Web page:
“There is a ton of work that needs to be done. Having said that if you use a reputable agency to help with your adoption the legal work is pretty much done for you. Also in our experience, private agencies seem more “human” than County Councils. Although that varies according to county! The county council our daughter came from were AMAZING! But we have some lesbian friends who used a neighbouring County Council and after 3 years of “hell” they were matched with a gorgeous little 18 month old boy!”

69% (2,740) of children were placed for adoption within 12 months of an agency decision that the child should be placed for adoption during the year ending 31st March 2013, compared to 72% (2,480) in 2012.

You want to adopt but don’t know where to start?
There is a 10 step guide to adoption created by the BAAF to help people in your situation:

STEP ONE – express your interest.
Contact your local authority or voluntary adoption agency. Don’t be afraid to speak to more than one agency; they do all work to agreed standards and are all inspected regularly. However, you can only officially register with one.

STEP TWO – preparing to adopt.
Once you have expressed your interest you will be asked to fill in the necessary forms and be invited to an information event to speak to social workers and adopters this could also be done as a 1:1 meeting. If you still think adoption is right for you this is the step you choose the agency you wish to take you through the process. In England this is a two stage process:
Stage 1: Covering the basics – you will need to supply references and undergo a medical (you don’t need to be perfect). You will attend a preparation group and be given an insight into adoption. Once you pass the checks you will be invited to start stage two, this should take no more than two months but you can set your own pace.

STEP THREE – being assessed.
The formal assessment/home study is required by law and carried out by your social worker. This process is known as:
Stage 2: The social worker will visit you at home and talk to you more about adoption, what kind of child you are most suited to and your overall suitability. You will attend training to prepare you for adoption. This takes around four months.

STEP FOUR– the panel
You will be invited to attend the presentation of the report written up by the social worker and given to an adoption panel. The panel makes the recommendations but it is the agency that will approve you.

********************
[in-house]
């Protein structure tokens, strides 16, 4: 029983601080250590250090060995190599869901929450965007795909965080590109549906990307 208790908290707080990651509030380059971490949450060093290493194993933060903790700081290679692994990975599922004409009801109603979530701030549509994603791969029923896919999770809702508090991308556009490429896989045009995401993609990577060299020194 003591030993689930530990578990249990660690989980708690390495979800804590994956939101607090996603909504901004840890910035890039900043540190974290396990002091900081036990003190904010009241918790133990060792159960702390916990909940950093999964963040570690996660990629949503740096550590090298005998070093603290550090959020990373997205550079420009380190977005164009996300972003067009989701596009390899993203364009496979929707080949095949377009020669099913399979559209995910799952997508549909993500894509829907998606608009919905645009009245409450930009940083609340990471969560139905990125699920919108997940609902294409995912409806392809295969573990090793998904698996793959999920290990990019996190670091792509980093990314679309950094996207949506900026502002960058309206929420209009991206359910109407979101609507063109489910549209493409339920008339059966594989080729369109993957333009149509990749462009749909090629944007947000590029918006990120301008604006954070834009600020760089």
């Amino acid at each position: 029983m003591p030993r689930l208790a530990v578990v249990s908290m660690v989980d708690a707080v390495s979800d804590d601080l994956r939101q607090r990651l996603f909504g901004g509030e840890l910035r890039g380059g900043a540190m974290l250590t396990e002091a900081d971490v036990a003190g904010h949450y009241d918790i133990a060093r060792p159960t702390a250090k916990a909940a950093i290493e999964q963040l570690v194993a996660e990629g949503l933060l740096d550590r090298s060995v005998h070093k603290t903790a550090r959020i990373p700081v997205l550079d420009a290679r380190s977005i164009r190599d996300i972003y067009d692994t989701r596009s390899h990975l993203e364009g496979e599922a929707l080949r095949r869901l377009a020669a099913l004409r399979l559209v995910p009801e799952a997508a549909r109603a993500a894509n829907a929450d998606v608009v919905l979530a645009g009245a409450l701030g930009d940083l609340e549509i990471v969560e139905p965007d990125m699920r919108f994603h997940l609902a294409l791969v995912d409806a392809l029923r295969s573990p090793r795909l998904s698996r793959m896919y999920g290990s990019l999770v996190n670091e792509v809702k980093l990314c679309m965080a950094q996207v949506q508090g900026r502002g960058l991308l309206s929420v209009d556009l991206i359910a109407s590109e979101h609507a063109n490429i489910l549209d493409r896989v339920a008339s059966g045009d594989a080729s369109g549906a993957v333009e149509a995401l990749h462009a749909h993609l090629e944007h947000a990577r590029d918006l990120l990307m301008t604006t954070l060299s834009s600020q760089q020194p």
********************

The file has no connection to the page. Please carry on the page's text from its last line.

STEP FIVE – being linked with a child.
This may have already happened before your official approval as there are so many children waiting for adoption. If a good match is not found you can attend Exchange Days, Adoption Activity Days and national family finding services like the BAAF’s Be My Parent or Adoption UK’s Children Who Wait.

STEP SIX– perfect match
A connection has been made, you will be given information on the child or children, and this includes:
• Family background
• History of their early years
• Why the child came into care
• Their characteristics
• Any needs the child may have.

Once you have agreed a match then you will attend a matching panel. They will decide whether or not to recommend the match.

STEP SEVEN – meeting your child
At this stage you may have already seen a video of your child or even played with them at an Adoption Activity Day. However, formal inductions will only be made when a match is approved. The first meetings with the child will be meticulously planned for the welfare of the child. They may include a visit to the foster carers home and plan outings, the child will visit your home and plans for an overnight stay will be implemented. Gradually you and the child are getting to know each other then they will move in as soon as all are ready.

STEP EIGHT – moving in.
Many people has described this time as exciting and daunting for everyone concerned. Most important thing to remember is that this marks the beginning of your new life together as a family. You will be entitled to statutory adoption leave and pay and will have continued support from your social worker.

STEP NINE – making it legal
The final legal step. After waiting just nine more weeks you can apply for an adoption order through the courts. Once this is obtained you are legally the child parent(s) and they can take your surname.

Adoption support will continually be available when and if you need help. This is the time to enjoy your new family. Parenting is one of the most rewarding jobs in life and you will experience the highs and lows, just remember there is always someone there to help.

by Rochelle Royal
Content & Online PR Executive